As the country braces for more frequent rains than usual, plant-owners should take extra caution, said the country's state weather bureau on Friday.
In a virtual press conference, the Philippine Atmospheric, Geophysical and Astronomical Services Administration (PAGASA) reminded plant-owners to take extra care of their plants as the country welcomes the 75 percent chance of a "full-blown" La Niña from October 2020 to March 2021. A full-blown La Niña would last at least five months.
"Kung sakaling sobrang lakas na nung buhos ng ulan, siyempre makakasira po ng halaman natin yun. Kaya kailangan humanap na tayo ng magandang area na kalalagyan ng ating mga halaman para di sila totally ma-expose directly," said Esperanza Cayanan, PAGASA Deputy Administrator for Research and Development.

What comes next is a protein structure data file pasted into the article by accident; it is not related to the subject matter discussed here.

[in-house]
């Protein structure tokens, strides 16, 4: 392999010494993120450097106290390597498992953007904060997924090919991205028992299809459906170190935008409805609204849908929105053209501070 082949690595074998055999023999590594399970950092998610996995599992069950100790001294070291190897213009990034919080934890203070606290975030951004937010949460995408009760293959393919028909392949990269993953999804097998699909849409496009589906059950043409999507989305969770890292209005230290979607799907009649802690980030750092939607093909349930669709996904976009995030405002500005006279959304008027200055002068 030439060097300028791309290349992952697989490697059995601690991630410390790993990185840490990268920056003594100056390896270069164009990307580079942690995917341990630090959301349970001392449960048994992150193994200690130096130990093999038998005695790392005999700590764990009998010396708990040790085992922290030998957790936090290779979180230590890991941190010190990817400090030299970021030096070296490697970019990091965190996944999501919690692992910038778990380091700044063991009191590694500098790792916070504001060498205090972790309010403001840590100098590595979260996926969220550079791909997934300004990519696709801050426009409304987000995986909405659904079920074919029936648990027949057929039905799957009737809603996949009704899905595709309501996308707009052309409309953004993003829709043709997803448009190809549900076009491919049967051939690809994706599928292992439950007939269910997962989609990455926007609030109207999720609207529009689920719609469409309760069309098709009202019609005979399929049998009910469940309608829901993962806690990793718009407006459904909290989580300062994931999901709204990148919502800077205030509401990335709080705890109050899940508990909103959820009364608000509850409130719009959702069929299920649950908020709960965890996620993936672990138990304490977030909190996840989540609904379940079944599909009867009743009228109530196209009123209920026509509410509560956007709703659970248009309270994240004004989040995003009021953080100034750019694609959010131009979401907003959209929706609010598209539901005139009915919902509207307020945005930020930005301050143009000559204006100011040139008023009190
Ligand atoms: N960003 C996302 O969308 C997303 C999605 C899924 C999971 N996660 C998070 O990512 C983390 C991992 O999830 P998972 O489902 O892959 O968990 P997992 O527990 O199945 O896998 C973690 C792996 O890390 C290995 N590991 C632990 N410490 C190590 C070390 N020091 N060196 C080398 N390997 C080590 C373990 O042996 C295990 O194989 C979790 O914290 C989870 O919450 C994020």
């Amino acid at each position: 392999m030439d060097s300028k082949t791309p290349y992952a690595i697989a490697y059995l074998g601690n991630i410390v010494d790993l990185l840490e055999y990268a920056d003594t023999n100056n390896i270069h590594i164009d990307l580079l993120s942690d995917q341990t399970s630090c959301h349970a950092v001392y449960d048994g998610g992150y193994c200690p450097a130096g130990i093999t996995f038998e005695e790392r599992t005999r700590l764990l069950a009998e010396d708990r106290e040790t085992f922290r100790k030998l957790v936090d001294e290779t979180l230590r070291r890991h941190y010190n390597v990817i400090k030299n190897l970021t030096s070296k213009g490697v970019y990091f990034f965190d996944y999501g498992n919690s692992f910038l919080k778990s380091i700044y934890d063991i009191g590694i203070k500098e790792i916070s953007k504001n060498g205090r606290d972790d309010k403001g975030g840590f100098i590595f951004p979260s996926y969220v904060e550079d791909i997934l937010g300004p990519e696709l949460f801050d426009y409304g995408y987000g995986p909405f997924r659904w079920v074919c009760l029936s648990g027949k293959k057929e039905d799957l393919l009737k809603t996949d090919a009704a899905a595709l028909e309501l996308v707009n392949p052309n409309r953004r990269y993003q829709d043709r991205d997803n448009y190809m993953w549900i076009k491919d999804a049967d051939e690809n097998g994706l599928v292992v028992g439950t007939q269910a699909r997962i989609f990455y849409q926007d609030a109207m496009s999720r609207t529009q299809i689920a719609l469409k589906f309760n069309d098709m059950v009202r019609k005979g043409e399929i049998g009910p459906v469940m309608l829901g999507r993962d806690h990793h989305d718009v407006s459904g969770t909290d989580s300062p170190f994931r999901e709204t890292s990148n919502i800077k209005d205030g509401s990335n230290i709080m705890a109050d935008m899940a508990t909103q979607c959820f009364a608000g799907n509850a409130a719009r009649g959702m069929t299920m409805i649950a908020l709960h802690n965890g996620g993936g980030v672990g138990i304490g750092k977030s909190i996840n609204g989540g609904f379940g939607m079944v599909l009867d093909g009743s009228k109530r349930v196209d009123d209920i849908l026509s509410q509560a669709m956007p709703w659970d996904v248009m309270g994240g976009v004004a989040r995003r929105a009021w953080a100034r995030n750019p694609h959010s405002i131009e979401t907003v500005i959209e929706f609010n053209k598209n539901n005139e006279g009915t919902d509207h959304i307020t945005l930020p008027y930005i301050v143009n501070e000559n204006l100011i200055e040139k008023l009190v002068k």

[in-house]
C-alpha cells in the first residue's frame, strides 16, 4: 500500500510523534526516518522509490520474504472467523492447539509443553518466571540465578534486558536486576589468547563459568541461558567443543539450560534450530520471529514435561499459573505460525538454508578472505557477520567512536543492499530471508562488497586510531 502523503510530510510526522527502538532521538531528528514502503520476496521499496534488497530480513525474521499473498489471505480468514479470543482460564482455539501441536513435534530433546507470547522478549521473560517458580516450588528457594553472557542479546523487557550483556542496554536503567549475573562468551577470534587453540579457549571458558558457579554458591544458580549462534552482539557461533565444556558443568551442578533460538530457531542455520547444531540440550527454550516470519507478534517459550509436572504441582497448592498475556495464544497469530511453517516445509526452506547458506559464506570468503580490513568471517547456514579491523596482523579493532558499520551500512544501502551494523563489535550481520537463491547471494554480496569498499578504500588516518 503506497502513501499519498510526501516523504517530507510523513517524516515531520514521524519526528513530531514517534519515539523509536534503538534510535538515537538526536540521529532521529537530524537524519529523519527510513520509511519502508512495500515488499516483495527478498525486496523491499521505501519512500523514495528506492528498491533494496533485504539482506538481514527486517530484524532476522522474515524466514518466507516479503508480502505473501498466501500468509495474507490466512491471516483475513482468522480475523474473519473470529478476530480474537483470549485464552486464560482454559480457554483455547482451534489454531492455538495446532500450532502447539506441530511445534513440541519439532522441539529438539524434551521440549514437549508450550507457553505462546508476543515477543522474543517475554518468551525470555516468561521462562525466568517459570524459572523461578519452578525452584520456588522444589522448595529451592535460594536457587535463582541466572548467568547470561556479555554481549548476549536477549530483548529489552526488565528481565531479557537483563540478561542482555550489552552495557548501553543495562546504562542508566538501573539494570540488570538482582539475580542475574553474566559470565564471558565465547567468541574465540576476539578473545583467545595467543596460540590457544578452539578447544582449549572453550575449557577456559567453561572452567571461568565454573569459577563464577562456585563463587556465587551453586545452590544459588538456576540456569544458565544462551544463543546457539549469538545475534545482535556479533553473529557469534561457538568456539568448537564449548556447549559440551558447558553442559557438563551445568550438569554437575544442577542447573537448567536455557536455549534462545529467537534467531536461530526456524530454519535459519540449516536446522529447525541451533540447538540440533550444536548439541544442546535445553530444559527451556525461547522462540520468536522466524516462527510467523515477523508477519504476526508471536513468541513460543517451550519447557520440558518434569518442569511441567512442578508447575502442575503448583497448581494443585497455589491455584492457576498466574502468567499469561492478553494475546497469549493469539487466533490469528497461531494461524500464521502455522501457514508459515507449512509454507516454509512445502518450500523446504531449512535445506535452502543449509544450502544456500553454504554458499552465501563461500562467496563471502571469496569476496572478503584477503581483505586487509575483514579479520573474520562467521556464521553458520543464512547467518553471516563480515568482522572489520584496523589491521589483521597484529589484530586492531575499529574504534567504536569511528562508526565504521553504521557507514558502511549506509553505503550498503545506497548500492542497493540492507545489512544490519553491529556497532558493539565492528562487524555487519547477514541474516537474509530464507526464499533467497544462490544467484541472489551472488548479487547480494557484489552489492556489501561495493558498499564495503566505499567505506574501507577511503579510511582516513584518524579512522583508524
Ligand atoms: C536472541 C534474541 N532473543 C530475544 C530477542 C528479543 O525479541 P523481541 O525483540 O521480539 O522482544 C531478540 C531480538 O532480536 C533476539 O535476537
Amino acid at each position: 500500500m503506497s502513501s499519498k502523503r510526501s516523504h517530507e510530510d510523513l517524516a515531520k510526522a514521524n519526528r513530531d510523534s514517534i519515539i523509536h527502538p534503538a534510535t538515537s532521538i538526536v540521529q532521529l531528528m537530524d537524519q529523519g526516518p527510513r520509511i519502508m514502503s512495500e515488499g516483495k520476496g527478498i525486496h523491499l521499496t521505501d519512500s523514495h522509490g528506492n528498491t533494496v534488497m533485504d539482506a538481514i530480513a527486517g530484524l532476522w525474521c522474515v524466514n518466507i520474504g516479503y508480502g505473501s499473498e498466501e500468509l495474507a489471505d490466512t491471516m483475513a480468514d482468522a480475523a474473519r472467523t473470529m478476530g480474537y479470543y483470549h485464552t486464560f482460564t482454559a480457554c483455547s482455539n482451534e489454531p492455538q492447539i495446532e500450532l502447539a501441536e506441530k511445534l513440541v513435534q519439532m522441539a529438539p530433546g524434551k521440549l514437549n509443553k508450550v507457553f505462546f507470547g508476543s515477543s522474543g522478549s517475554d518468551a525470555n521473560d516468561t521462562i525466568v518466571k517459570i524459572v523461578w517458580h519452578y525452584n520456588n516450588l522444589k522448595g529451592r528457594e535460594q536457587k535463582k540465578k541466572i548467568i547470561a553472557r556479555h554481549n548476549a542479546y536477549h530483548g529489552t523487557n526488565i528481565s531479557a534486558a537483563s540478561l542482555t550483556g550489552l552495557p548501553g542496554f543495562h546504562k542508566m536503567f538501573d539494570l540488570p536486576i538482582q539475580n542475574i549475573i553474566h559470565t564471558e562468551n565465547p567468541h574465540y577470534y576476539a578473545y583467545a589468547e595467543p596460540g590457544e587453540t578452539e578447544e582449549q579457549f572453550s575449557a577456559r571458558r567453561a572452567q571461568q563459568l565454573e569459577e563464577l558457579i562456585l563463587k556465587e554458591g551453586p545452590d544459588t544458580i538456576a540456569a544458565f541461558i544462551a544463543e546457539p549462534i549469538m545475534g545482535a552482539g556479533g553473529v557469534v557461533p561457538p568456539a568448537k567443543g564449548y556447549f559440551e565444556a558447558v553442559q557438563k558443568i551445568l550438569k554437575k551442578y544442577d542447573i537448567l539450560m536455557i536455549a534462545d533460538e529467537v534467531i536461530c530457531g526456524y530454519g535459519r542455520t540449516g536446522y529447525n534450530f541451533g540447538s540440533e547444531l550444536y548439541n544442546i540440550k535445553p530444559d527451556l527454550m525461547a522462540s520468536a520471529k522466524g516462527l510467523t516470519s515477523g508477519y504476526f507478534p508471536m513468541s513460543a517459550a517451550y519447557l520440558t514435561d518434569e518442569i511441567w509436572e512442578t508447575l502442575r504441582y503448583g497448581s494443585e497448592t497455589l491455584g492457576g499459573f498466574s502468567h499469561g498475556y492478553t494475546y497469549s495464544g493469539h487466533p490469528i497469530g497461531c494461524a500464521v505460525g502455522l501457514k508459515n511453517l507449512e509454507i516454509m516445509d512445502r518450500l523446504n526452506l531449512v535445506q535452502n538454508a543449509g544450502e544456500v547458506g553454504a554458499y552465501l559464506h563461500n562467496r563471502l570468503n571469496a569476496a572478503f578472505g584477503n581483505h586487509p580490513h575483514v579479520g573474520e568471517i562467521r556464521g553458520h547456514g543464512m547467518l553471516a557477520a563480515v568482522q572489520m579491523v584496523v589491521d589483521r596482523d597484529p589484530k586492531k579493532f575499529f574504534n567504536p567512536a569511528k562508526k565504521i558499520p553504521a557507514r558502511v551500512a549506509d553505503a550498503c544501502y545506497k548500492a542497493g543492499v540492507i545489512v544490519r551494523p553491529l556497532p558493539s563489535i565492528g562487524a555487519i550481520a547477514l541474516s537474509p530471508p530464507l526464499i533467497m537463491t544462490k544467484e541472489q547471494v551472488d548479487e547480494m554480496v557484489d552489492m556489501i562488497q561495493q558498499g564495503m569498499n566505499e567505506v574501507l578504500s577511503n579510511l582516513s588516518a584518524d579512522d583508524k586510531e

While the rainy season could be beneficial for water-loving plants, the worst of what's to come could negatively affect their growth. She also advised against placing plants in flood-prone areas around the house.
"Sayang naman yung pinuhunan natin na mga halaman natin," she said.
Of course, the harmful effects of La Niña go beyond everyday plants.
In the same conference, Department of Science and Technology (DOST) Usec. Renato Solidum, warned the country regarding previous disasters caused by the weather condition.
"Marami na tayong nangyaring disasters dahil sa La Niña. Nung 2005-2006 nagkaroon ng mga pagbaha at landslide sa Luzon. February 2006, nagkaroon ng pag-ulan ng sampung araw sa Southern Leyte na nagdulot ng Guinsaugon landslide kung saan higit isang libo ang nasawi," he said.
PAGASA said that the regions of Eastern Luzon, Bicol region, Eastern Visayas, Mindanao will be most affected.
They called on Local Government Units to prepare evacuation plans that provide centers where physical distancing and health protocols for COVID-19 are still in place.